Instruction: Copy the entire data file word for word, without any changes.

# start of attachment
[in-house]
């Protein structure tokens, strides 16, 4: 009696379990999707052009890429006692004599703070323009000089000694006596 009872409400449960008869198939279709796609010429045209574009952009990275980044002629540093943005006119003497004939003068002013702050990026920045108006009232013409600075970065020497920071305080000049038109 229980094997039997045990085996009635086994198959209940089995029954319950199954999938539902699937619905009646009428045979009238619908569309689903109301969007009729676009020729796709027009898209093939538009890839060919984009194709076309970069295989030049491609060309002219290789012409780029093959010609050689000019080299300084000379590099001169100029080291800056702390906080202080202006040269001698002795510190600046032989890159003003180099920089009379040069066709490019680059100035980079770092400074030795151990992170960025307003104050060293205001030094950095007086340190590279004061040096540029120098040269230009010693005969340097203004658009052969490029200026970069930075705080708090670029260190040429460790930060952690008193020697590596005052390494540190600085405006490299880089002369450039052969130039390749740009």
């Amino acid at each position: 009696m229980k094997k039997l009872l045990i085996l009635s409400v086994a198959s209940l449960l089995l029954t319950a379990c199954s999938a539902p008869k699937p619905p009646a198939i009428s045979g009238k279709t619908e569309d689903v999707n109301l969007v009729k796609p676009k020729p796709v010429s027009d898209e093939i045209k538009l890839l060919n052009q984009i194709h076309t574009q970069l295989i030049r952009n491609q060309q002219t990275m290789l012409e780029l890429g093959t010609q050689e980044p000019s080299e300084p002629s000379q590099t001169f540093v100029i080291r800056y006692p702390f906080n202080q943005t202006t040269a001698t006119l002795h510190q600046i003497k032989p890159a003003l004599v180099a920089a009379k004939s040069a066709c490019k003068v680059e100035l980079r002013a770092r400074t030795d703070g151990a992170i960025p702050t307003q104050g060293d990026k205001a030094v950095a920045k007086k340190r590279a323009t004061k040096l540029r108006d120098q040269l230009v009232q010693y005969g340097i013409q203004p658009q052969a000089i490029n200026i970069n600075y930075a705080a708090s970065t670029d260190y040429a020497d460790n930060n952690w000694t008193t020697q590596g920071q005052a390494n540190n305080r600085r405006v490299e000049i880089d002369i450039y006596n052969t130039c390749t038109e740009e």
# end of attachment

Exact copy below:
[in-house]
């Protein structure tokens, strides 16, 4: 009696379990999707052009890429006692004599703070323009000089000694006596 009872409400449960008869198939279709796609010429045209574009952009990275980044002629540093943005006119003497004939003068002013702050990026920045108006009232013409600075970065020497920071305080000049038109 229980094997039997045990085996009635086994198959209940089995029954319950199954999938539902699937619905009646009428045979009238619908569309689903109301969007009729676009020729796709027009898209093939538009890839060919984009194709076309970069295989030049491609060309002219290789012409780029093959010609050689000019080299300084000379590099001169100029080291800056702390906080202080202006040269001698002795510190600046032989890159003003180099920089009379040069066709490019680059100035980079770092400074030795151990992170960025307003104050060293205001030094950095007086340190590279004061040096540029120098040269230009010693005969340097203004658009052969490029200026970069930075705080708090670029260190040429460790930060952690008193020697590596005052390494540190600085405006490299880089002369450039052969130039390749740009």
């Amino acid at each position: 009696m229980k094997k039997l009872l045990i085996l009635s409400v086994a198959s209940l449960l089995l029954t319950a379990c199954s999938a539902p008869k699937p619905p009646a198939i009428s045979g009238k279709t619908e569309d689903v999707n109301l969007v009729k796609p676009k020729p796709v010429s027009d898209e093939i045209k538009l890839l060919n052009q984009i194709h076309t574009q970069l295989i030049r952009n491609q060309q002219t990275m290789l012409e780029l890429g093959t010609q050689e980044p000019s080299e300084p002629s000379q590099t001169f540093v100029i080291r800056y006692p702390f906080n202080q943005t202006t040269a001698t006119l002795h510190q600046i003497k032989p890159a003003l004599v180099a920089a009379k004939s040069a066709c490019k003068v680059e100035l980079r002013a770092r400074t030795d703070g151990a992170i960025p702050t307003q104050g060293d990026k205001a030094v950095a920045k007086k340190r590279a323009t004061k040096l540029r108006d120098q040269l230009v009232q010693y005969g340097i013409q203004p658009q052969a000089i490029n200026i970069n600075y930075a705080a708090s970065t670029d260190y040429a020497d460790n930060n952690w000694t008193t020697q590596g920071q005052a390494n540190n305080r600085r405006v490299e000049i880089d002369i450039y006596n052969t130039c390749t038109e740009e």